Straight Teeth For Kids With Special Needs

By Christina Elston

Dr. Fischer working with a patient who has special needs.

Dr. Mitchell works with a patient who has special needs.

For many kids, braces are a rite of passage – not an enjoyable one, but worth enduring for straight teeth and a lovely smile. For children with special needs, however, braces can be more than a nuisance.

Children on the autism spectrum, and those with cerebral palsy and other challenges, are extra sensitive to having wires and brackets in the mouth and often damage the appliances. Traditional braces also make oral hygiene – already a challenge for children with special needs – exceptionally difficult. “Typical wires and braces are irritants and food collectors,” says Ken Fischer, DDS, (www.kenfischerorthodontics.com) an orthodontist who practices in Villa Park. “The kids tend to play with them and manipulate them.”

The challenge of treating children with special needs can cause orthodontists to shy away from taking these patients. “There is a mindset in many orthodontists that these are untreatable situations,” says Fischer, who has been in practice 38 years. Still, Fischer finds that parents of children with special needs, like all parents, want to do all they can for their kids, including having their teeth straightened. And he says it is a myth that these children aren’t interested in how they look. “I’ve seen these kids become noticeably excited about seeing their straight teeth,” he says.

About seven years ago, Fischer found a solution: clear aligners, often known by the brand name Invisalign. These removable trays are easier for children with special needs to tolerate, because they are fabricated for a close fit to the child’s teeth and they are smooth. “When they are on, there is nothing really even noticeable,” says Fischer. And because the aligners are removable, they make it easier to keep kids’ teeth clean.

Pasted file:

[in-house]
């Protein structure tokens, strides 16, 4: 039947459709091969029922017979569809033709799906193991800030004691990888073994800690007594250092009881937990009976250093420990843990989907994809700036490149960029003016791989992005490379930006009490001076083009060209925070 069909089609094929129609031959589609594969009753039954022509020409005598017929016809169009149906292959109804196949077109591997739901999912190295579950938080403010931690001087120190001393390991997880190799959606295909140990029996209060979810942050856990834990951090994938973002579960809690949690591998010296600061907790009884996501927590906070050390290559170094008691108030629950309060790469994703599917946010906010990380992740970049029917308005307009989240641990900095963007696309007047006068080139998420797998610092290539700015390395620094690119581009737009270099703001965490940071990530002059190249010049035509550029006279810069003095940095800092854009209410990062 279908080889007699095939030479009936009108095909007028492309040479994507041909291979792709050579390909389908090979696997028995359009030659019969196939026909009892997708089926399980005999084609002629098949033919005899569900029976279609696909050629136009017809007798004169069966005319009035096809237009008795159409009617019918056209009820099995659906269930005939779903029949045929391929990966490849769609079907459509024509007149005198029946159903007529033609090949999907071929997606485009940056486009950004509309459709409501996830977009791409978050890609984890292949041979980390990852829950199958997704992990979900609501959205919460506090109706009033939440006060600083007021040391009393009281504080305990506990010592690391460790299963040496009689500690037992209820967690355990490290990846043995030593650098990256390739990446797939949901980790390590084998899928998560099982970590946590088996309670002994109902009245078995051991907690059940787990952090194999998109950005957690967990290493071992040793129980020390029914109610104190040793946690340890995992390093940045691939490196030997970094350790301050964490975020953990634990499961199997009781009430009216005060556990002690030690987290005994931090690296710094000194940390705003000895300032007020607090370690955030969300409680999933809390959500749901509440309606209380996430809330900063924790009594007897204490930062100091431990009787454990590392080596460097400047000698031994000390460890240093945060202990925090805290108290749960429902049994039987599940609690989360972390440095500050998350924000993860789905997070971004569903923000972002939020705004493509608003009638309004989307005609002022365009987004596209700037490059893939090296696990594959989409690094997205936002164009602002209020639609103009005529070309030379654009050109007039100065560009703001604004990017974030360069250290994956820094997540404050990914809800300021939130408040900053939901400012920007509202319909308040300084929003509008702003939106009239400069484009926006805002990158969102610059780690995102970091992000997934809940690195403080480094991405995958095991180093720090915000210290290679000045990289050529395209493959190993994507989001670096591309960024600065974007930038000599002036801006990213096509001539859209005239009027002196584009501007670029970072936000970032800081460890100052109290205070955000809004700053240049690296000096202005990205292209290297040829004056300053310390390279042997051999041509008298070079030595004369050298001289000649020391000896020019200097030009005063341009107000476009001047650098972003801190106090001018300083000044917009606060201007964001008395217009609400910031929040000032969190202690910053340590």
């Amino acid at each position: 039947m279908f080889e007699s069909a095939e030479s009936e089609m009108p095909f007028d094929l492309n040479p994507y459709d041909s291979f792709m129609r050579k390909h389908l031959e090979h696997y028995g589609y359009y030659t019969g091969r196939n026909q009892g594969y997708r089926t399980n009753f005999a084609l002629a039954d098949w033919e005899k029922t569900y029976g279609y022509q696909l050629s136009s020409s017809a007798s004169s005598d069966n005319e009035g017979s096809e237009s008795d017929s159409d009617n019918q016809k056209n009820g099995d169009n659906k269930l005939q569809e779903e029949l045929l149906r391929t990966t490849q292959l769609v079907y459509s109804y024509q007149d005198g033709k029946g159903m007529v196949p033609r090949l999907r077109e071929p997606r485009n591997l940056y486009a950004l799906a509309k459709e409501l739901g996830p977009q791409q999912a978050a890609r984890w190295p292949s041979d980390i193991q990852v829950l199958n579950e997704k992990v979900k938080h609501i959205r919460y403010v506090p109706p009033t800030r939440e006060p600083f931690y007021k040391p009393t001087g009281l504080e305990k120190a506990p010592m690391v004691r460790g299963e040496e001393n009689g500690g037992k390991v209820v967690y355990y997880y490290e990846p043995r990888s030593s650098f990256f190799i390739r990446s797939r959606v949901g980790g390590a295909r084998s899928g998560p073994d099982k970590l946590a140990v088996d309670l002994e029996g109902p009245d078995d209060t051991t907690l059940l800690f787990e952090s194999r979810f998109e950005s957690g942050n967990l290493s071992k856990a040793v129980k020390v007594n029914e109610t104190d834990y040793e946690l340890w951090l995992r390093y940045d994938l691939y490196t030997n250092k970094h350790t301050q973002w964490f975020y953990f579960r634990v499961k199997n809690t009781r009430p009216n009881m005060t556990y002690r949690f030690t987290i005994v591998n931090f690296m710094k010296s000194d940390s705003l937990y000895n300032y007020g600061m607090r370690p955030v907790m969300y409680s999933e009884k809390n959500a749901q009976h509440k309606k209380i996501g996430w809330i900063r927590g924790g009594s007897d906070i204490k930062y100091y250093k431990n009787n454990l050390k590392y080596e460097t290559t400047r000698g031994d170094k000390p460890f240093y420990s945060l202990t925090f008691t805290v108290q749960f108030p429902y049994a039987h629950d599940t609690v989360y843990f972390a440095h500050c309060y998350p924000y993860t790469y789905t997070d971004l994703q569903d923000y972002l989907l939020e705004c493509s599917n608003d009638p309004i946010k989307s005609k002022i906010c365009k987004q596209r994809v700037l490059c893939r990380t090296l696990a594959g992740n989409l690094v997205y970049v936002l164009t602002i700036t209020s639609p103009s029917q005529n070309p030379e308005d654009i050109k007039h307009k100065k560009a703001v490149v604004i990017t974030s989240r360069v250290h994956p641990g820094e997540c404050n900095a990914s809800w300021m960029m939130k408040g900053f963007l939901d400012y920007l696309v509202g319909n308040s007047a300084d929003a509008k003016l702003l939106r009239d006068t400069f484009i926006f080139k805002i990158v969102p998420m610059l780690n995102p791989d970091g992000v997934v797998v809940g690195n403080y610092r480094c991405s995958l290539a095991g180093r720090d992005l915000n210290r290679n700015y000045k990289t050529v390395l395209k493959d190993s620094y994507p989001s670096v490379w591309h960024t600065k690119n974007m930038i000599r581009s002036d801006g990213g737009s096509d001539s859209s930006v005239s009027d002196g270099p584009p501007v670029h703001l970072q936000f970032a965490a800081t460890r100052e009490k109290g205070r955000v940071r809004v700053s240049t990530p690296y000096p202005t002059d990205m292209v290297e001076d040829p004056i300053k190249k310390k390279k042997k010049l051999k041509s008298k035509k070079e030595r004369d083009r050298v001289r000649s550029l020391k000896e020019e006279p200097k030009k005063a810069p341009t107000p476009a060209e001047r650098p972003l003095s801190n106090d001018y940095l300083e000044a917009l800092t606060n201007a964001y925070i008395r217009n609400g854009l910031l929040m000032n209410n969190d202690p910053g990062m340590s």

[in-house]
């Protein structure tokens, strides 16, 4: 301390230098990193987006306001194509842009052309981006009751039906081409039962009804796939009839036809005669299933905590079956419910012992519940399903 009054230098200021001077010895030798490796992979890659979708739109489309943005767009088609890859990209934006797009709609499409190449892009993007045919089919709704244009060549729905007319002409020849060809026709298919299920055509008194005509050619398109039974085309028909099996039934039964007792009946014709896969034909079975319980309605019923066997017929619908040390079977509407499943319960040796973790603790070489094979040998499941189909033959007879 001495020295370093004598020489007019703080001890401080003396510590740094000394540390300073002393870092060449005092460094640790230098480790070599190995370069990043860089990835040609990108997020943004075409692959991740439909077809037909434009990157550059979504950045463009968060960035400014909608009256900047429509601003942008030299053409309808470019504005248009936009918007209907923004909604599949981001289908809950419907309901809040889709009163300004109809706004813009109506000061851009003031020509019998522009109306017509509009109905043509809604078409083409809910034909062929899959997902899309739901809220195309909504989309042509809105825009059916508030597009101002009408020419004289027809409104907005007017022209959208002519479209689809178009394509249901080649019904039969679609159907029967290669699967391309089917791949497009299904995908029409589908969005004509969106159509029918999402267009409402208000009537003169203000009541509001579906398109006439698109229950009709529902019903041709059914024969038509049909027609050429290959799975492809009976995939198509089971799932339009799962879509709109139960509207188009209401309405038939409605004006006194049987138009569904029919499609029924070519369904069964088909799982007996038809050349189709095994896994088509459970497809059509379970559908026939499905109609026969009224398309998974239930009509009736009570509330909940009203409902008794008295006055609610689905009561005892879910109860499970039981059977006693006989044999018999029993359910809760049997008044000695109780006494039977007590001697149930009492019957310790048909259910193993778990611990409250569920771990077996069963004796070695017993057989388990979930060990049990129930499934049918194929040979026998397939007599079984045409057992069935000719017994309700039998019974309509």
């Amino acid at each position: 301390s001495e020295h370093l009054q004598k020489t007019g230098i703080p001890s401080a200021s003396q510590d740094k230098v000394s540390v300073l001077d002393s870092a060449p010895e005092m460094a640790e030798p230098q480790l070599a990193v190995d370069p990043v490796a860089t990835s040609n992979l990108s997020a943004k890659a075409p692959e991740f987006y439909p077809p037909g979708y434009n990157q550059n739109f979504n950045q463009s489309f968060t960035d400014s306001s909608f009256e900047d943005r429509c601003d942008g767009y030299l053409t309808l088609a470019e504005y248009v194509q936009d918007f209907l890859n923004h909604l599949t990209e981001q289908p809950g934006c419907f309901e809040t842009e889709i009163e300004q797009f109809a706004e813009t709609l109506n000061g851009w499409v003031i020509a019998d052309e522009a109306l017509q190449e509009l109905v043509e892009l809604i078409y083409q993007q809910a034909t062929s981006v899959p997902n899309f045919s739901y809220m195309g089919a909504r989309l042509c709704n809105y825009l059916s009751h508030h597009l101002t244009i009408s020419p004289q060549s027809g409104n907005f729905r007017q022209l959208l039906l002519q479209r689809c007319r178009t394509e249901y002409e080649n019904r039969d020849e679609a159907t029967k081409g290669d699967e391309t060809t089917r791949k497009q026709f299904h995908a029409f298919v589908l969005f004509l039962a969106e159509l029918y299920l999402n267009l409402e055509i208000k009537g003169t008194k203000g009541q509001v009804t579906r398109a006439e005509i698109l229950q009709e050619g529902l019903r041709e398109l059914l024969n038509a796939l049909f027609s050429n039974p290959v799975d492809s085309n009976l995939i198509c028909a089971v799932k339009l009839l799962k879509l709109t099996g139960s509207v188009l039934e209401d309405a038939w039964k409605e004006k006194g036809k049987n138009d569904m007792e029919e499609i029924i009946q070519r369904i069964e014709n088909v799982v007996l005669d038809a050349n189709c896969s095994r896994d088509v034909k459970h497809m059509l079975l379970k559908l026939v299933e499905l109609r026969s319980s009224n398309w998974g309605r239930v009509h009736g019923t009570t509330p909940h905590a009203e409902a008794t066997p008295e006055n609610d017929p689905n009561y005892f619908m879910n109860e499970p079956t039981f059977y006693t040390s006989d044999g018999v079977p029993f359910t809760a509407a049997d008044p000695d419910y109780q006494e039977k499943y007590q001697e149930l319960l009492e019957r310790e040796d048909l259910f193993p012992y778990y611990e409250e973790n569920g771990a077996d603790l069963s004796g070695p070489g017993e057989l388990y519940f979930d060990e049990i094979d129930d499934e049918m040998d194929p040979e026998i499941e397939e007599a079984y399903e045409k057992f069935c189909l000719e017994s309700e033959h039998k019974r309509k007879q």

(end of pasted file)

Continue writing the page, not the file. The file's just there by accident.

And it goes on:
Clear aligners won’t work on all types of orthodontic problems, but can be used to correct many. Many orthodontists now use them, but Fischer says there are other requirements for success in treating kids with special needs. “You still have to have a high degree of empathy for these kids in working with them,” he explains.

His suggested questions for prospective orthodontists:

  • Do you work with clear aligners?
  • Are you otherwise equipped to treat a child with special needs? For instance, if a child uses a wheelchair and cannot transfer to a dental chair, can you still treat the child?
  • Do you have digital scanners for use in fabricating the appliance? Children with special needs often can’t tolerate traditional dental impressions, which require them to hold bulky trays in the mouth for several minutes. Digital scanners can provide the same information in a non-intrusive way.
  • Do you feel comfortable working with a child with special needs?

Fischer says that clear aligners tend to cost marginally more than traditional braces, but that insurance that covers orthodonture will likely cover clear aligners. He reminds parents that orthodontic treatment is a long-term process requiring repeat visits. It also requires some home care, as parents will likely have to help their child insert and remove the trays, and also help them clean the trays and their teeth. Still, they put orthodontic treatment within the realm of possibility.

“When most people think of orthodonture, they still think of wires and braces,” Fischer says. “These parents think, Oh, my child could never handle that.” Clear aligners could give them something to smile about.

Christina Elston is Editor of L.A. Parent.

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